When a paint has a name that doesn’t trip off the tongue or doesn’t sound appealing from a marketing point of view, a manufacturer will come up with a more attractive one. Pthalocyanine Green pigment for example is sometimes sold as the simpler Phtalo Green but is also variously marketed as Sap Green, Rembrandt Green, or Winsor Green to name but a few examples.

Manufacturers like to come up with generically descriptive names like Brilliant Orange or romantic sounding but technically meaningless names such as Old Delft Blue. The prize for the most evocative names should surely go to Daniel Smith paints who are actually an excellent paint company known for developing new pigments particularly from mineral sources. They offer colours such as Imperial Purple, Lunar Blue, Aussie Red Gold and Sleeping Beauty Turquoise!

Paint companies continue to market paints with the names of pigments which are no longer used due to toxicity, lightfastness problems, environmental concerns or a simple lack of availability. For example Vandyke Brown and Naples Yellow were originally made from single pigments which are now obsolete. However most paint ranges still include a ‘Vandyke brown’ colour made by substituting one or more different pigments for the original lignite pigment, whilst Naples Yellow is now made with chromium titanate mixed with titanium white.

When paint companies produce a shade that is an approximation of a traditional colour in this way, they are supposed to add the word ‘hue’ to the name to make it clear that the colour uses substituted pigments, and so Vandkye Brown should really be described as Vandyke Brown Hue. In fact with very old colours such as Vandkye brown or Naples yellow where the original pigment fell out of use a long time ago, they rarely do this.

When manufacturers produce a colour that is an approximation of a more expensive single pigment colour that is still available, they do usually obey this best practice guideline and use the ‘hue’ description. For example, as an alternative to the very expensive Cadmium Red paint you will see a colour called Cadmium Red Hue which contains no true cadmium and is blended from a number of cheaper pigments. The resulting paint costs a fraction of the true cadmium paint.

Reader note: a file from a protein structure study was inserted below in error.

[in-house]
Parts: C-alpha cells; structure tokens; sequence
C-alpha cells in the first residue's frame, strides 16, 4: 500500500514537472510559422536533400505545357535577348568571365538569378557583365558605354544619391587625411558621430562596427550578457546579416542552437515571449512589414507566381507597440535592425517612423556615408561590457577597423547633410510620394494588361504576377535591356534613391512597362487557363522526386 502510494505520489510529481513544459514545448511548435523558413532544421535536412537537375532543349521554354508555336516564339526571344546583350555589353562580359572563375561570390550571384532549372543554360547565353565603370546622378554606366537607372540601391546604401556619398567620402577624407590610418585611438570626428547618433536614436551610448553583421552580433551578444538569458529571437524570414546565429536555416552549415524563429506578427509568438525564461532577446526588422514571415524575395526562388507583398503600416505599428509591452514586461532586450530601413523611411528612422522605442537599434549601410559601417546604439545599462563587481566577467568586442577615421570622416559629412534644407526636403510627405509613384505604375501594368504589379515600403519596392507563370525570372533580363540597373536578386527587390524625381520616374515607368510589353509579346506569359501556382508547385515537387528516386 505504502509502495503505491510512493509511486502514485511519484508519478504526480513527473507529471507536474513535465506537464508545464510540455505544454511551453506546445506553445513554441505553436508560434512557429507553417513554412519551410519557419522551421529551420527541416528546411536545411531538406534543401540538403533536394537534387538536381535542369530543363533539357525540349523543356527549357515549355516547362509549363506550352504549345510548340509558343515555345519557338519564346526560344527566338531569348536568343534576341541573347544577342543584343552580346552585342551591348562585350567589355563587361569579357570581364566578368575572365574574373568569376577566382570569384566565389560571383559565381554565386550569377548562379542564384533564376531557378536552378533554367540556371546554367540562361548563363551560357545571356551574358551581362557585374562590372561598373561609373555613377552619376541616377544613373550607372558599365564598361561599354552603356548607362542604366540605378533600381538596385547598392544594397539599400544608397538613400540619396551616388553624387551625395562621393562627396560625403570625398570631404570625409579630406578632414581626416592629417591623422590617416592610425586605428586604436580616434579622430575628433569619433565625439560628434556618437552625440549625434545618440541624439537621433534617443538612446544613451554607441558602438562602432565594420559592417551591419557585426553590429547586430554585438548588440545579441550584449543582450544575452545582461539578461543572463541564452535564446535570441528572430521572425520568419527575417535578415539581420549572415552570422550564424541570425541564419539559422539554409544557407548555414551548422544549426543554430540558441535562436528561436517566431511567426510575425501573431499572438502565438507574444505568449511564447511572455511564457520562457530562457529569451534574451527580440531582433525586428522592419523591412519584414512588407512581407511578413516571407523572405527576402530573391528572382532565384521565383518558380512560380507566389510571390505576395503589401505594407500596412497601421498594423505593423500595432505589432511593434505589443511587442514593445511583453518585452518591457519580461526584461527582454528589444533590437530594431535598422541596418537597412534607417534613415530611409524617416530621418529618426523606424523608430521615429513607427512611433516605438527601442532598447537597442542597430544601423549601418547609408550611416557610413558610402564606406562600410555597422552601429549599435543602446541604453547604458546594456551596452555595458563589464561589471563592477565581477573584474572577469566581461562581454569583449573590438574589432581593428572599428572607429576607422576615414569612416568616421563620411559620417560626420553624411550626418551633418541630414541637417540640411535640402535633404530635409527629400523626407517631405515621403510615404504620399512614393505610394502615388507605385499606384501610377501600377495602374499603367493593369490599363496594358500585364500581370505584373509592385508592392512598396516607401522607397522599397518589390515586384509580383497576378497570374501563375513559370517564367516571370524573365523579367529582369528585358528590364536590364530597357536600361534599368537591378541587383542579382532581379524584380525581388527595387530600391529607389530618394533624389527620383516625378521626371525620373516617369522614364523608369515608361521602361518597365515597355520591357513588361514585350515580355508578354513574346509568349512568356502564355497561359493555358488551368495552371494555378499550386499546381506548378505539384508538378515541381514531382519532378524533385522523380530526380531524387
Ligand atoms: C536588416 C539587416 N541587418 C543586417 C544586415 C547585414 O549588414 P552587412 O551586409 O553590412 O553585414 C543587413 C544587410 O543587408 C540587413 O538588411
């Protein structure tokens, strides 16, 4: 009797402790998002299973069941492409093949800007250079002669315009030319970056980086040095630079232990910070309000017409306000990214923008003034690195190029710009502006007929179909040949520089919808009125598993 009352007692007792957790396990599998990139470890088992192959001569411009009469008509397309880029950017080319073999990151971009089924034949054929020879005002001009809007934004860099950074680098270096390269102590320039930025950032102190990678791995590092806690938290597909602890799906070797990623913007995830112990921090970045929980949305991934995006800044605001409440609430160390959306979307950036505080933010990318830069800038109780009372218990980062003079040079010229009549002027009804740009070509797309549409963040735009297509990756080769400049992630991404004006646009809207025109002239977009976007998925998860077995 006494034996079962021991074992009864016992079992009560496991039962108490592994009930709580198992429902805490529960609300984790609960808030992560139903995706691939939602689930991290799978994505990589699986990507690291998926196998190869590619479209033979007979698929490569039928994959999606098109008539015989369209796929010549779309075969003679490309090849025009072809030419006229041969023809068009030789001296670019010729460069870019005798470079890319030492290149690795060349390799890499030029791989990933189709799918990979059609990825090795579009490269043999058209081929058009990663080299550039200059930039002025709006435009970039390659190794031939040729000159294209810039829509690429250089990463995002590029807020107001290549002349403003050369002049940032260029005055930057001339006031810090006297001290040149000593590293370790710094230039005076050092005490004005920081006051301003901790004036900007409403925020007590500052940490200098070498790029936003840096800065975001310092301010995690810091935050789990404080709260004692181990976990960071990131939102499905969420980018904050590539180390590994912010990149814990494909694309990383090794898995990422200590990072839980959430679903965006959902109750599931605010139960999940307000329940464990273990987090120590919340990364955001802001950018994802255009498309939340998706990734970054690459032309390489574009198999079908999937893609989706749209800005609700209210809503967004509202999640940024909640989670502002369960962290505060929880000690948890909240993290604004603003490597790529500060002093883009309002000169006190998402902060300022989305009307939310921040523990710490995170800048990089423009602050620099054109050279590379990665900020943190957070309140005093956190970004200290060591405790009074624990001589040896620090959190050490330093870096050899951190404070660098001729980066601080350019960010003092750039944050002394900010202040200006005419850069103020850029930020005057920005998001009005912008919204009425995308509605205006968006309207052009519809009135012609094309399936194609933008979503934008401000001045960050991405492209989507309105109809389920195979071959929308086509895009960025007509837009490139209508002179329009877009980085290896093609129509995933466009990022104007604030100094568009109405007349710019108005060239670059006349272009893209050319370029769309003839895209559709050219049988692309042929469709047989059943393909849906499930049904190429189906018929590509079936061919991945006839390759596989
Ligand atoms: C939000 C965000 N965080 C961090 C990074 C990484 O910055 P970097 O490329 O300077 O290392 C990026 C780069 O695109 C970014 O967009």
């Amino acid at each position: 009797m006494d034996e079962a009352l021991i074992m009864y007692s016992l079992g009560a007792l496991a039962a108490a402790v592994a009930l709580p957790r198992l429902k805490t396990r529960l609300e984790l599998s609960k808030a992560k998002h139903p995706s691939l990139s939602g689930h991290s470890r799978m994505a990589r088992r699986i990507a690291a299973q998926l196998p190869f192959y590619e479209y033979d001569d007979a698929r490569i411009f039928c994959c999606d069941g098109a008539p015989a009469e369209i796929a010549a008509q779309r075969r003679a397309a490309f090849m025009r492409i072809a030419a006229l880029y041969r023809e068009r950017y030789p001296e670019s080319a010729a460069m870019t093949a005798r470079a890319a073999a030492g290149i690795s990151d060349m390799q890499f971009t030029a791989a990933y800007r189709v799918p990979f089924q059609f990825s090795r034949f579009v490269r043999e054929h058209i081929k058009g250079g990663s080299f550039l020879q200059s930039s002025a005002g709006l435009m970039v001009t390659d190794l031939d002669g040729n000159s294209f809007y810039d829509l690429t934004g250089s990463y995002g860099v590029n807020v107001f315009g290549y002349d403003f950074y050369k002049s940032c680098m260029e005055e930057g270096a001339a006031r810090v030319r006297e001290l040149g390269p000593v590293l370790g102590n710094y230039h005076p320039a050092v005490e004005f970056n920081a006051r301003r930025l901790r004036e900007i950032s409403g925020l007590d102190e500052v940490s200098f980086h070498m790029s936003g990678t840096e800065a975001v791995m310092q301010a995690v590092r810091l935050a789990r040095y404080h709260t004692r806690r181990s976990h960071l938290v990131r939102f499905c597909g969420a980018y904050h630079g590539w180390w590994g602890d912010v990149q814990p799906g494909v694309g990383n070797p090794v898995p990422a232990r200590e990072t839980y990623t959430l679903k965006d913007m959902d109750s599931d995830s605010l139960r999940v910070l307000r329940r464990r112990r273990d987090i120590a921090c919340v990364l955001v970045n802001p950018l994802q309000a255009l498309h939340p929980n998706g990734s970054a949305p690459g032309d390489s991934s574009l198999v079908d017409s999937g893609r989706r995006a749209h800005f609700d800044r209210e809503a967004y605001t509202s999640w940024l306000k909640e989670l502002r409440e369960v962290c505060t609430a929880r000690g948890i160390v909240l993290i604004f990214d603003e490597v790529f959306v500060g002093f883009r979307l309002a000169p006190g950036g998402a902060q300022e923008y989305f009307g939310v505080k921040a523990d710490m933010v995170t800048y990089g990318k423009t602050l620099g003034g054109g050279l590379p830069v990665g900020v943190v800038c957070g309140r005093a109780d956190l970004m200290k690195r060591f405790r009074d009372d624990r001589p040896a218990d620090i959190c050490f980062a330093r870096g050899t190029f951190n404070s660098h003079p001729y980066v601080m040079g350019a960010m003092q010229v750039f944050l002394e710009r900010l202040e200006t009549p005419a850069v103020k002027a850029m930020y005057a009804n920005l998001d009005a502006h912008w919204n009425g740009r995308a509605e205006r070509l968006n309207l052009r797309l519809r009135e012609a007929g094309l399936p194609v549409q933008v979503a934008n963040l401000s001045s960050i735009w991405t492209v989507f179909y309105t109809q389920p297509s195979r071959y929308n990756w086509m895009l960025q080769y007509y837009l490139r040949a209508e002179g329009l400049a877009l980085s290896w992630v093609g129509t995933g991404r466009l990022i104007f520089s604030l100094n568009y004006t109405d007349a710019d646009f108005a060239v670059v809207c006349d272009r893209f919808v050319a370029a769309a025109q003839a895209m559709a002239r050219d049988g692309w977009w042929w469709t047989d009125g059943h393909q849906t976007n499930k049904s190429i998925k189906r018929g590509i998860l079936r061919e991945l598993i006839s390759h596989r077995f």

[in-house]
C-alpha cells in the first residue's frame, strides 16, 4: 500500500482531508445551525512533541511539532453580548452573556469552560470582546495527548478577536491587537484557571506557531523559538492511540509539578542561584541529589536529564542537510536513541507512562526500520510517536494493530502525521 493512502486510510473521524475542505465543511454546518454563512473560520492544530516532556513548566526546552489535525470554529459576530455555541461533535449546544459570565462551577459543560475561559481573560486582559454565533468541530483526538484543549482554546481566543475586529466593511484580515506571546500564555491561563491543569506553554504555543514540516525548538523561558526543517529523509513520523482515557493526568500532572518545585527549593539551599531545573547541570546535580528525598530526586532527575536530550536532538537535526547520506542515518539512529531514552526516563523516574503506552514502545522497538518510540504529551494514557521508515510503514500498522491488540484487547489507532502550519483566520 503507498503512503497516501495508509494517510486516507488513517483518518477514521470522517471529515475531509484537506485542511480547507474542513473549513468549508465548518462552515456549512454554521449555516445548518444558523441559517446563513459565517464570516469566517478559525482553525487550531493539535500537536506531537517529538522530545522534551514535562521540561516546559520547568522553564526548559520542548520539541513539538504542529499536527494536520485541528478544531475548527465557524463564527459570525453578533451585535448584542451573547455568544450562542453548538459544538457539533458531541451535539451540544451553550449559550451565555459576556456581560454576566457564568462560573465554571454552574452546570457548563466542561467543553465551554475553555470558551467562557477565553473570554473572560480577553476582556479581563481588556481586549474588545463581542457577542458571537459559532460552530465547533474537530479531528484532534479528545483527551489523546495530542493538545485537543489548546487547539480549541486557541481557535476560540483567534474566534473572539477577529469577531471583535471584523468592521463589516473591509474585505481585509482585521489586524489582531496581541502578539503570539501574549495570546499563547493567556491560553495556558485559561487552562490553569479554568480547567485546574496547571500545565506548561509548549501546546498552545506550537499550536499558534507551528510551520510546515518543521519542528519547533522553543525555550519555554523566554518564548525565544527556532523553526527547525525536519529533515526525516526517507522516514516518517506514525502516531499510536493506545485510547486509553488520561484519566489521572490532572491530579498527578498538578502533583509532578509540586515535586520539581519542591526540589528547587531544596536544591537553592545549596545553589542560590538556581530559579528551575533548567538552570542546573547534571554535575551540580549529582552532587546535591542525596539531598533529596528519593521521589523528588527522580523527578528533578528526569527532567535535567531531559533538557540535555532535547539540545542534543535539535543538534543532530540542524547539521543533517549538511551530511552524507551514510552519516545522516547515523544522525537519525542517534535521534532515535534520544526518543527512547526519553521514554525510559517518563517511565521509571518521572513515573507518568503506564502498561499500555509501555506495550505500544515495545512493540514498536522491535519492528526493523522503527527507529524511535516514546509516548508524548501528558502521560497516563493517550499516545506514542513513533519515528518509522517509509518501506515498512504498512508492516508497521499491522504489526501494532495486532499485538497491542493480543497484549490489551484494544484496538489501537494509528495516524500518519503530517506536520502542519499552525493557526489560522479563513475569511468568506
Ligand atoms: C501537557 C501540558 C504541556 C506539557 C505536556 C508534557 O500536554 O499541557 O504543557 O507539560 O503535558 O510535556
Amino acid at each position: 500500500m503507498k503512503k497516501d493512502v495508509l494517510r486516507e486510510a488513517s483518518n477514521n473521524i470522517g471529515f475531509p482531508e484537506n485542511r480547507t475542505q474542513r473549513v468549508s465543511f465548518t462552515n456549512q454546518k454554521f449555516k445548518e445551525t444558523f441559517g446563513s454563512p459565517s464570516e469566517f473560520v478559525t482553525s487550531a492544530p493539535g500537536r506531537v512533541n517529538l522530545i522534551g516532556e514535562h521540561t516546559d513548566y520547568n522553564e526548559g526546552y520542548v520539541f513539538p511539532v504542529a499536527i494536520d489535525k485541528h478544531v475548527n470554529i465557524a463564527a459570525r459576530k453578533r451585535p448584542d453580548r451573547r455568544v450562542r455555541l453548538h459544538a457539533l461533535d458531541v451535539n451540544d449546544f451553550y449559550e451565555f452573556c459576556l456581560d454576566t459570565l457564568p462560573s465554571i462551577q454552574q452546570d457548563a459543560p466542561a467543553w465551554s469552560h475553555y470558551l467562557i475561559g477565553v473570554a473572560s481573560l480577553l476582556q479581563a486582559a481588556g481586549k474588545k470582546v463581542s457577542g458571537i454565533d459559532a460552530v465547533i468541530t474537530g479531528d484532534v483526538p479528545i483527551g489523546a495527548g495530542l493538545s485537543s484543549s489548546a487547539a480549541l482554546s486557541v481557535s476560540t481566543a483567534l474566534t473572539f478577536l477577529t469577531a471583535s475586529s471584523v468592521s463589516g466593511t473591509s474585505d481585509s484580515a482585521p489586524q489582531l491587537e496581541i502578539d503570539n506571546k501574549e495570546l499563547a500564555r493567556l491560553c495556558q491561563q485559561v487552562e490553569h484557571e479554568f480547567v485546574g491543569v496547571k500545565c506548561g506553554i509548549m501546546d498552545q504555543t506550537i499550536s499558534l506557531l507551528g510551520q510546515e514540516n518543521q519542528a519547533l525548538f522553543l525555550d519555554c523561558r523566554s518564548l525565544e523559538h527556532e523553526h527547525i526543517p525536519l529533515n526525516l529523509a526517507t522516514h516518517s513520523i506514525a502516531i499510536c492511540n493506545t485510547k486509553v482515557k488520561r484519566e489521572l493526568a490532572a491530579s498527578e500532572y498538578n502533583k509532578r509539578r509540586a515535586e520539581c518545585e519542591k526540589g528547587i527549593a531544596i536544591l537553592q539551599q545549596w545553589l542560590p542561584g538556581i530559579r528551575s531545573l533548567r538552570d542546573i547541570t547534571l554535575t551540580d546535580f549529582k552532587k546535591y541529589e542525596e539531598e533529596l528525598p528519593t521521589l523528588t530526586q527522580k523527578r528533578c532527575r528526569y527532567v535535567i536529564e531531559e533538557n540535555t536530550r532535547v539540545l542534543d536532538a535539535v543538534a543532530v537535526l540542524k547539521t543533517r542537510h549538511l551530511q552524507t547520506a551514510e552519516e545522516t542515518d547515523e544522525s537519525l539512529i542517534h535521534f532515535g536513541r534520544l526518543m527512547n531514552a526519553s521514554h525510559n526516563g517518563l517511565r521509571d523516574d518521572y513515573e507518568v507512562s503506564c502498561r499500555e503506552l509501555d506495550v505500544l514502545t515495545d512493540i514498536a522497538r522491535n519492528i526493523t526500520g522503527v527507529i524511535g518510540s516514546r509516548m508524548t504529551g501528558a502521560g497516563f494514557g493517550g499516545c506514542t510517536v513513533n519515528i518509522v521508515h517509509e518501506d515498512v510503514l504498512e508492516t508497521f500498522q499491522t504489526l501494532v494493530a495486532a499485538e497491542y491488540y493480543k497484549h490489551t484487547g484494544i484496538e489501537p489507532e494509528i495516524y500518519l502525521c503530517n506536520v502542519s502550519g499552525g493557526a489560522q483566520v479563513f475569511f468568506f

Our tube of paint has been given a ‘permanence rating’ of ‘A’. There’s no universal standard in permanence ratings and each company rates their paint according to their own criteria. Winsor and Newton’s letter rating system is as follows:

AA       – Extremely Permanent
A         – Permanent
B         – Moderately Durable
C         – Fugitive

Daler-Rowney paints use a ‘star’ rating system for permanence.  Other brands (such as Royal Talens or Daniel Smith) may omit a ‘permanence’ rating and instead simply give a rating for ‘lightfastness’. Sometimes the two terms are used interchangeably.

These two terms – ‘permanence’ and ‘lightfastness’ – are confusing because they are not exactly the same thing. ‘Lightfastness’ purely describes a colour’s resistance to fading caused by UV light. ‘Permanence’ is a vague and general category, which takes into account not only the pigment’s resistance to exposure to light but also to other atmospheric conditions, as well as the chemical stability of the binder and the pigment over time. Winsor & Newton defines permanence as classifying “not only lightfastness but also the film & chemical stability of the paint”. 

What I find unhelpful about the ‘permanence’ rating – despite the prominence that it’s given on the front of the tube – is that you don’t know exactly what reason the grade has been awarded. W&N further state that  “For further information on some colours, the rating may include one or more of the following additions:

(i)         ‘A’ rated in full strength may fade in thin washes
(ii)        Cannot be relied upon to withstand damp
(iii)       Bleached by acids, acidic atmospheres
(iv)       Fluctuating colour; fades in light, recovers in dark
(v)        Should not be prepared in pale tints with Flake White, as these will fade
(vi)       ‘A’ rated with a coating of fixative”